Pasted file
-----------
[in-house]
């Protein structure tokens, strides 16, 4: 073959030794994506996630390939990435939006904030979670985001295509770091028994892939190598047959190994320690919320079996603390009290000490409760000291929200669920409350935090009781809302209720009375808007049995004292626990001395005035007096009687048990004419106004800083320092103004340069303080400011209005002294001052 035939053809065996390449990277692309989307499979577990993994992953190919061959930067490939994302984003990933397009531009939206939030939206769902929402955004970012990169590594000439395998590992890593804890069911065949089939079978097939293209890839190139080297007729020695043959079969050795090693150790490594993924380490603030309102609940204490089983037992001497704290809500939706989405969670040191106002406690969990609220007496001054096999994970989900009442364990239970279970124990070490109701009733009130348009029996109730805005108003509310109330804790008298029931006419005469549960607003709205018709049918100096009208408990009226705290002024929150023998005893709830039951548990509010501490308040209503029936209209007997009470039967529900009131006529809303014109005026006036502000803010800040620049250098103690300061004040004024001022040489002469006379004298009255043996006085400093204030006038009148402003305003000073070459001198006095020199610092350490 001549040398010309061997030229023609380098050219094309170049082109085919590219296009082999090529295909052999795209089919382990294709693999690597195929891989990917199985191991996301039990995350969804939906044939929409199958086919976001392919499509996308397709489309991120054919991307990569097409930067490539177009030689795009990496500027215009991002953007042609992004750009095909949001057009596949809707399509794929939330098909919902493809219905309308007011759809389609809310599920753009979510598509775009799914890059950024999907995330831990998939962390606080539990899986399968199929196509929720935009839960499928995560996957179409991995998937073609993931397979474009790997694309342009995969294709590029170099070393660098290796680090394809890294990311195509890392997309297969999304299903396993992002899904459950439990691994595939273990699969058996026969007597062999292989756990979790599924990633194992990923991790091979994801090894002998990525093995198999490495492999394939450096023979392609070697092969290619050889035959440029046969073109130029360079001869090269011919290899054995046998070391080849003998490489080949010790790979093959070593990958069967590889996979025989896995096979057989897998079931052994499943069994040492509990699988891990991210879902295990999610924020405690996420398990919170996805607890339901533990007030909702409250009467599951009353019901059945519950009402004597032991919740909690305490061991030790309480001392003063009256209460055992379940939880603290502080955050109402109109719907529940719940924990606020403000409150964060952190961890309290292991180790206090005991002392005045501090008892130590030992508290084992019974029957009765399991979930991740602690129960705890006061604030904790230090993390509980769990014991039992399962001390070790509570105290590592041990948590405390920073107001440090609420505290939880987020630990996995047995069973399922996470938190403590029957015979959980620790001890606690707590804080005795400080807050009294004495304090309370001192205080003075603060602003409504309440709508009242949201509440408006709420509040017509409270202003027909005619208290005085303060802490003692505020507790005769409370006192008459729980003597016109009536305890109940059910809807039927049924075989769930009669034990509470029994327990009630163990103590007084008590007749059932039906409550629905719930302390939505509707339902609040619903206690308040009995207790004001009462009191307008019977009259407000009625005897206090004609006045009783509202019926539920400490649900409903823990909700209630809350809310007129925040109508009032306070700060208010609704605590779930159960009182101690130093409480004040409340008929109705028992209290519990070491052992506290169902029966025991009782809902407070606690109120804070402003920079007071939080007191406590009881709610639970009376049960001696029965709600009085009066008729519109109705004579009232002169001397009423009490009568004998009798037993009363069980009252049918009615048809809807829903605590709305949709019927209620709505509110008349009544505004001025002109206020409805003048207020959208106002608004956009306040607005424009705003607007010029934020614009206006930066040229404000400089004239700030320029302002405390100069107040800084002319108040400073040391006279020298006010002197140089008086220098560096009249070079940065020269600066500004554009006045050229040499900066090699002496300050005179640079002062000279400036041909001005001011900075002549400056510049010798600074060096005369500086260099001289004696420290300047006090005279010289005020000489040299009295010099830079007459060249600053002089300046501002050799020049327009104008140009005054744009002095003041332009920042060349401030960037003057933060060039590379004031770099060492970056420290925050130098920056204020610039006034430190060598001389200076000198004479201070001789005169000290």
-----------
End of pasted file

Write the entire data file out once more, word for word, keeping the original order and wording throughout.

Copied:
[in-house]
């Protein structure tokens, strides 16, 4: 073959030794994506996630390939990435939006904030979670985001295509770091028994892939190598047959190994320690919320079996603390009290000490409760000291929200669920409350935090009781809302209720009375808007049995004292626990001395005035007096009687048990004419106004800083320092103004340069303080400011209005002294001052 035939053809065996390449990277692309989307499979577990993994992953190919061959930067490939994302984003990933397009531009939206939030939206769902929402955004970012990169590594000439395998590992890593804890069911065949089939079978097939293209890839190139080297007729020695043959079969050795090693150790490594993924380490603030309102609940204490089983037992001497704290809500939706989405969670040191106002406690969990609220007496001054096999994970989900009442364990239970279970124990070490109701009733009130348009029996109730805005108003509310109330804790008298029931006419005469549960607003709205018709049918100096009208408990009226705290002024929150023998005893709830039951548990509010501490308040209503029936209209007997009470039967529900009131006529809303014109005026006036502000803010800040620049250098103690300061004040004024001022040489002469006379004298009255043996006085400093204030006038009148402003305003000073070459001198006095020199610092350490 001549040398010309061997030229023609380098050219094309170049082109085919590219296009082999090529295909052999795209089919382990294709693999690597195929891989990917199985191991996301039990995350969804939906044939929409199958086919976001392919499509996308397709489309991120054919991307990569097409930067490539177009030689795009990496500027215009991002953007042609992004750009095909949001057009596949809707399509794929939330098909919902493809219905309308007011759809389609809310599920753009979510598509775009799914890059950024999907995330831990998939962390606080539990899986399968199929196509929720935009839960499928995560996957179409991995998937073609993931397979474009790997694309342009995969294709590029170099070393660098290796680090394809890294990311195509890392997309297969999304299903396993992002899904459950439990691994595939273990699969058996026969007597062999292989756990979790599924990633194992990923991790091979994801090894002998990525093995198999490495492999394939450096023979392609070697092969290619050889035959440029046969073109130029360079001869090269011919290899054995046998070391080849003998490489080949010790790979093959070593990958069967590889996979025989896995096979057989897998079931052994499943069994040492509990699988891990991210879902295990999610924020405690996420398990919170996805607890339901533990007030909702409250009467599951009353019901059945519950009402004597032991919740909690305490061991030790309480001392003063009256209460055992379940939880603290502080955050109402109109719907529940719940924990606020403000409150964060952190961890309290292991180790206090005991002392005045501090008892130590030992508290084992019974029957009765399991979930991740602690129960705890006061604030904790230090993390509980769990014991039992399962001390070790509570105290590592041990948590405390920073107001440090609420505290939880987020630990996995047995069973399922996470938190403590029957015979959980620790001890606690707590804080005795400080807050009294004495304090309370001192205080003075603060602003409504309440709508009242949201509440408006709420509040017509409270202003027909005619208290005085303060802490003692505020507790005769409370006192008459729980003597016109009536305890109940059910809807039927049924075989769930009669034990509470029994327990009630163990103590007084008590007749059932039906409550629905719930302390939505509707339902609040619903206690308040009995207790004001009462009191307008019977009259407000009625005897206090004609006045009783509202019926539920400490649900409903823990909700209630809350809310007129925040109508009032306070700060208010609704605590779930159960009182101690130093409480004040409340008929109705028992209290519990070491052992506290169902029966025991009782809902407070606690109120804070402003920079007071939080007191406590009881709610639970009376049960001696029965709600009085009066008729519109109705004579009232002169001397009423009490009568004998009798037993009363069980009252049918009615048809809807829903605590709305949709019927209620709505509110008349009544505004001025002109206020409805003048207020959208106002608004956009306040607005424009705003607007010029934020614009206006930066040229404000400089004239700030320029302002405390100069107040800084002319108040400073040391006279020298006010002197140089008086220098560096009249070079940065020269600066500004554009006045050229040499900066090699002496300050005179640079002062000279400036041909001005001011900075002549400056510049010798600074060096005369500086260099001289004696420290300047006090005279010289005020000489040299009295010099830079007459060249600053002089300046501002050799020049327009104008140009005054744009002095003041332009920042060349401030960037003057933060060039590379004031770099060492970056420290925050130098920056204020610039006034430190060598001389200076000198004479201070001789005169000290």